When backup battery expired, my squelch stopped squelching. The new battery fixed that.

Well I went looking for your "button cell" thinking that I might as well replace it at the same time as the new main battery - BIG MISTAKE. Removed the only thing that looked like a button cell, turned out to be a triode of some sort (3 legs) - will have to make a visit to JayCar in the hope of finding & fitting a replacement. Hope I can get it all back together again.

 

Take this as a cautionary tale to all others - This is what happens when a fool is given a little information. If it works leave well alone.

 

 

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To all my trusted advisors:I have a fully functional (that is until very recently) ICOM-ICA20 airband transceiver, carried as emergency backup (not yet required), to get local AWIS before start up and very occasionally, as a ground to air comm .

 

Compared with the new handhelds its a bit on the "clunky" side but has always done what I wanted. I "inherited" the radio with my purchase of the aircraft about 9 years ago. I have no idea how old the radio is but the aircraft is 18.

 

Enough of the background - the problem is the battery (an ICOM BP-7, 13.2 volt) - gone kaput! Radio still works fine when I connect it directly to a 12 volt source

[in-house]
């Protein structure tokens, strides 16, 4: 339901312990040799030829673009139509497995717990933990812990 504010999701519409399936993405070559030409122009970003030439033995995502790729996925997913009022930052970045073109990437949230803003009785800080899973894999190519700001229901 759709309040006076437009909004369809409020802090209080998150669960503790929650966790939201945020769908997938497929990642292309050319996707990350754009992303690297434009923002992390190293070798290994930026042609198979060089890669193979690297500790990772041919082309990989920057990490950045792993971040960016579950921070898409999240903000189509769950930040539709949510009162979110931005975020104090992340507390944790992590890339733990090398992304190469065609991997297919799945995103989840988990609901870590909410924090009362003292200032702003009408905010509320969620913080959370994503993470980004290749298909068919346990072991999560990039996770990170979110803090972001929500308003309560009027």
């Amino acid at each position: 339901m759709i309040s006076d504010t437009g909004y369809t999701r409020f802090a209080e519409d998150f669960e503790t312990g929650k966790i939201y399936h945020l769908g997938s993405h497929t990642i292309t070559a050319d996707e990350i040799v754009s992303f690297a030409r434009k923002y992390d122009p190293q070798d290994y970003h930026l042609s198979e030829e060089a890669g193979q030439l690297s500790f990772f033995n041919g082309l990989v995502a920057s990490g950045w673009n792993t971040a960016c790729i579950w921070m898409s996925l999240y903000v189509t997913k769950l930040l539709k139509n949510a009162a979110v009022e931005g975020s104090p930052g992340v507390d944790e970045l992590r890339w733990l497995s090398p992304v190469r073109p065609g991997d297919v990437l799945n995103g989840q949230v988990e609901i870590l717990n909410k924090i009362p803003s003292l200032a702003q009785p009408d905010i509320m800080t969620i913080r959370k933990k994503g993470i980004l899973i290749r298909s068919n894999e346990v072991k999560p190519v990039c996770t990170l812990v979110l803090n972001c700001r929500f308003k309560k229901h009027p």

Tried to do a deal with ICOM - exchange museum piece for new unit - they didn't even see the humour in my pathetic attempt.

 

Spoilt for choice. What to do?

 

Replacement OM batteries do not exist.

 

Replacement aftermarket battery (this is battery & case) does exist. Best price to date $86.20 (inc GST) + postage for a 1000 mAH Ni-MH (QLD supplier)

 

OR

 

A replacement battery pack insert. In the region of $70.00 (inc GST) for a 600 mAH NiCD (NSW supplier). I think the original battery was a NiCD however I dont have the original charger & use an off the shelf 12V unit or ship power..

 

OR

 

I could purchase a brand new ICOM IC-A15 for $330 (inc GST) + postage (supplier Clear Prop). Smaller, lighter, no idea how it performs but assume = or better than the old unit.